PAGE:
Why Reviewers Review

Most book reviewers have a reason why they review books and this reason is rooted in a sense of fairness and ethics. Here are some examples of statements of ethics:

“I’ve seen many, many lists of recommended books, very few of which tell me why I should read them. I’m very aware of the pitfalls of book reviews, but I’d rather have them to read than buy a book blindly.” –Hearthstone http://www.geocities.com/hearthstoneshaven/

“I want to make sure that all of you have the information you need to make informed decisions as to the worth and value of many of the books on the market.” —Daven

http://davensjournal.com/index.htm?Header.xhtml

The Midwest Book Review has an entire essay page devoted to explaining their ethics about book reviewing.  http://www.midwestbookreview.com/bookbiz/advice/system.htm

 

          An important part of the ethic of review writing has to do with point of view. As Pagans we have religious mores and values that give us a specific point of view. This point of view can be used to shape the ethic of review writing as well as shaping reviewing insights. For instance, the vast majority of Neo-Pagans believe that the individual has her or his connection to the Gods and to any other divine or Other beings believed to be part of the earth and cosmos. Further, how the individual finds and makes this connection is the individual’s right and is to be respected as part of the individual’s self-determination and responsibility. In terms of reviewing, this will mean that at its most basic level, the Pagan reviewer respects the author and is appreciative of the author expressing her or his views in his or her writing, whether this expression finds form in the subtext of the writing or more overt expression through character statement or through interplay of events, and, in non-fiction, finds form in the subtext of choices of facts revealed, juxtaposition of facts, and the overt states.

            Reviewer ethics are especially important in argued reviews. Argued reviews are pieces where the reviewer quotes from the book she or he is reviewing as support to her or his argument that the book is good. Occasionally a book is panned through argument, too. To say a book or film is panned, means the book or film (or play) received a very bad review. When composing an argued review for non-fiction books, the reviewer mentions the salient points of the book in the order the book mentions them and quotes key lines from the book. For fiction books, the reviewer mentions the characters the reviewer most liked or disliked, the exciting or dullest moments, and also mentions any instance of a turn of phrase that particularly appealed to the reviewer or turned-off the reviewer. Again for each element of the book mentioned, a quotation is given. These reviews tend to be five to eight paragraphs in length. In argued reviews the reviewer gives her or his reasons, supported with concrete examples from the book reviewed, of why the book is good or not. The argued review, then, is at best a thoughtfully considered evaluation, a judgment.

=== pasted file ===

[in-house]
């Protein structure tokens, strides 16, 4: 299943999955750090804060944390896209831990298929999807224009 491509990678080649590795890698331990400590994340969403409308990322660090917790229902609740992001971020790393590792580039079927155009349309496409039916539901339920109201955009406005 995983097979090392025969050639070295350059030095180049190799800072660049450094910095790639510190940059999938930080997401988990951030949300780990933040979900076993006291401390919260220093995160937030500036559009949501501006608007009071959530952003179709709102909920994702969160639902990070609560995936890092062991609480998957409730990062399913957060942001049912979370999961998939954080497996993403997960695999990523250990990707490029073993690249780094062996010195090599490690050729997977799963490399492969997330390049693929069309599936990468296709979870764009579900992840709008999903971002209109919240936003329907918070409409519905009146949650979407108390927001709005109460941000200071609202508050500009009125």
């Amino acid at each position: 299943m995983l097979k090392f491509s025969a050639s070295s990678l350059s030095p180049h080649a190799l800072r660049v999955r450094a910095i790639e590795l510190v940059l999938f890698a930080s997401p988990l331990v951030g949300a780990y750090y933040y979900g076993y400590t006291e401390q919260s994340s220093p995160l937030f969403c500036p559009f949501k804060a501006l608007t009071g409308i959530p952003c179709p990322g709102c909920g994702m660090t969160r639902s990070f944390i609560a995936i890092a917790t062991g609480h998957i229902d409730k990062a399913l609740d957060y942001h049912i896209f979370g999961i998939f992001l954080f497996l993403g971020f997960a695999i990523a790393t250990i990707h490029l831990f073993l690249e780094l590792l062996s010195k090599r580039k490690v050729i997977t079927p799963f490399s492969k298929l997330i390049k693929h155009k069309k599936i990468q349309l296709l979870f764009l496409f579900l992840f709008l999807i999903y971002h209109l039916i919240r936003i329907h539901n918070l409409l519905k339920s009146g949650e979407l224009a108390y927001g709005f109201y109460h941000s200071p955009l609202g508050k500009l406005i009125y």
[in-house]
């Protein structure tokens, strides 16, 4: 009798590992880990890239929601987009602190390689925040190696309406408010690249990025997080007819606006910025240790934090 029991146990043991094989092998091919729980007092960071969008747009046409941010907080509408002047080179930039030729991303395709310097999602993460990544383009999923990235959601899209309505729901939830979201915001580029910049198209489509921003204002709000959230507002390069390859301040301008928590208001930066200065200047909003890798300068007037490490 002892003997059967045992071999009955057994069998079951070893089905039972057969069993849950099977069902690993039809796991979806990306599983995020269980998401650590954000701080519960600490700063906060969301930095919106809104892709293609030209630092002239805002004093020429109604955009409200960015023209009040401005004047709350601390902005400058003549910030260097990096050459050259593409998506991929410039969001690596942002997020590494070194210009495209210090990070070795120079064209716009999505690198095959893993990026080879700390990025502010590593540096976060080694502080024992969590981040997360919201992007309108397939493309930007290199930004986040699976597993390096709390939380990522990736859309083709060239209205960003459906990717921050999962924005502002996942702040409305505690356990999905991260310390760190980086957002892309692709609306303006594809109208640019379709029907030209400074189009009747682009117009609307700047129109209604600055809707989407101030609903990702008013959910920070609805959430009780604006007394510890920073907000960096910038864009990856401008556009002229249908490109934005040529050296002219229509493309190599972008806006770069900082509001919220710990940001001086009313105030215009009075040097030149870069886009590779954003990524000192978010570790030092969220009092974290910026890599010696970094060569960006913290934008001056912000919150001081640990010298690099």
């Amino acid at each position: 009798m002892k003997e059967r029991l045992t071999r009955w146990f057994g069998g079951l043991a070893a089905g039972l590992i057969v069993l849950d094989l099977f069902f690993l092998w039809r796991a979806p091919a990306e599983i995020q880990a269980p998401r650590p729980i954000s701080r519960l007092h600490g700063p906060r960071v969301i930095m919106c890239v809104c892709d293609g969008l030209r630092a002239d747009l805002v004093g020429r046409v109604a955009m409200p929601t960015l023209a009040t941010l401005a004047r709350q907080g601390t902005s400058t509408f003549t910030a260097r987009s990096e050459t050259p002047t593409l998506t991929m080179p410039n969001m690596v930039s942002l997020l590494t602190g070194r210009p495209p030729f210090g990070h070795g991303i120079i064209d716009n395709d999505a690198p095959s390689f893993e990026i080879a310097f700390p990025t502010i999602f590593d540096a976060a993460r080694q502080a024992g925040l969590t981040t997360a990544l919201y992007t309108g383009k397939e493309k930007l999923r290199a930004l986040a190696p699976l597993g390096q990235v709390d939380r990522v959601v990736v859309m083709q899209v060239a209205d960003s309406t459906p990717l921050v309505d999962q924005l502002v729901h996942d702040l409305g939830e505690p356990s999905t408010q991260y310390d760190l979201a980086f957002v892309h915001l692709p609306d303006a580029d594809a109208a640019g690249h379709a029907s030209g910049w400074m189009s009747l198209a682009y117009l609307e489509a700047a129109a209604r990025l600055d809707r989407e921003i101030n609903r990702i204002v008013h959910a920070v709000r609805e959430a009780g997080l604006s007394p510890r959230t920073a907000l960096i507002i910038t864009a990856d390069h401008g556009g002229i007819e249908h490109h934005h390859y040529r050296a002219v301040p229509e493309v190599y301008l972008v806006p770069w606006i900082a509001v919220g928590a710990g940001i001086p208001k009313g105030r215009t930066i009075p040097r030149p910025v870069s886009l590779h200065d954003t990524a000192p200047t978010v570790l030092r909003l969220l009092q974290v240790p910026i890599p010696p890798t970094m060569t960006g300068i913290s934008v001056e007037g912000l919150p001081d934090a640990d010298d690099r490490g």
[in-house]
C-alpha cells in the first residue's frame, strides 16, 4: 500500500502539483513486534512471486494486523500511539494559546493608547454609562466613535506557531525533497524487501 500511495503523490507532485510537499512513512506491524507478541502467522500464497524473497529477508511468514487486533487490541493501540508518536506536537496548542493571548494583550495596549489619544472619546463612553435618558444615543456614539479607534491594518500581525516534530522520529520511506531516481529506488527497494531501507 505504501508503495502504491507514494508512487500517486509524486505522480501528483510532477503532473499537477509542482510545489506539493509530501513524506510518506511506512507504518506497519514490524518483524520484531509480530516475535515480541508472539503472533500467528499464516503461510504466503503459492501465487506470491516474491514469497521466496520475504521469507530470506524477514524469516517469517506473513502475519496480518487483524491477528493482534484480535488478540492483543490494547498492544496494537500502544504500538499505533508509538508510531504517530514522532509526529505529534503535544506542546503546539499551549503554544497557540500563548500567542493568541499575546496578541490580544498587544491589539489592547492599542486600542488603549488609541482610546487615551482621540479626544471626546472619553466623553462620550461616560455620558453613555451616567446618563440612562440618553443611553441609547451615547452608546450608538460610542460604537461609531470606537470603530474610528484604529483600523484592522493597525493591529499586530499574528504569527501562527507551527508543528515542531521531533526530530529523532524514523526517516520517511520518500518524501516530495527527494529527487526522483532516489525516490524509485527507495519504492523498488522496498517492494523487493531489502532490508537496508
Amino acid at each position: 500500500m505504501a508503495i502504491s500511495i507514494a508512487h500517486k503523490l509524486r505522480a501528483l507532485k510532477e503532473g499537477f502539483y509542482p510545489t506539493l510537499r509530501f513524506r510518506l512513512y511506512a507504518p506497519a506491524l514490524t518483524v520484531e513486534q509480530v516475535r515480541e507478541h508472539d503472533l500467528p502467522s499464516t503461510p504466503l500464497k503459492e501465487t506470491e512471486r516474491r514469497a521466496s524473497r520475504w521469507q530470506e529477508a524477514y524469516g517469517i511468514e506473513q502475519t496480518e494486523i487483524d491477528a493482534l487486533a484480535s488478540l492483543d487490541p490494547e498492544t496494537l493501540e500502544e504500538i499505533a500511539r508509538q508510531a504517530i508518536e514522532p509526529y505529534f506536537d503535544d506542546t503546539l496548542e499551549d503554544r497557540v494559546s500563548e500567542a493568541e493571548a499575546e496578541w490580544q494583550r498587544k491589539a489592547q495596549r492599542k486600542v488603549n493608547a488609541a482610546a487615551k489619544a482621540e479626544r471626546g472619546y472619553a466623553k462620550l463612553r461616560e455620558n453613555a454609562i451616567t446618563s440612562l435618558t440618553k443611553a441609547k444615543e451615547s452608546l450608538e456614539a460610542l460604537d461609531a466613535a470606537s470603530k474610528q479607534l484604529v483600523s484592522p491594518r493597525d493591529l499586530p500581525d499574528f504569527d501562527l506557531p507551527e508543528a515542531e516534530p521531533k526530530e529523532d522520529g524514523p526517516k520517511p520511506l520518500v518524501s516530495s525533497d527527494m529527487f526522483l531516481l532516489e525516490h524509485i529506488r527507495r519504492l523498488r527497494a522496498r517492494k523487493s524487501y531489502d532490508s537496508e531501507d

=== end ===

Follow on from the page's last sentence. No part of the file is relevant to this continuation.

Does the reviewer judge fairly? How does the reviewer judge the book: by commercial appeal, by importance of the work, by literary criteria, or by what message the book is actually making? Does the reviewer choose fair criteria for judging the book? Each of these questions reflects on the ethics of the reviewer. Does the reviewer demonstrate real understanding of the book?  The point of view of the reviewer is going to be reflected in what and how the review argues her or his point about the book. The Pagan view of the respect for the author as an individual expressing a personal truth or seeking an answer of personal importance creates a firm foundation for writing an ethical argued review.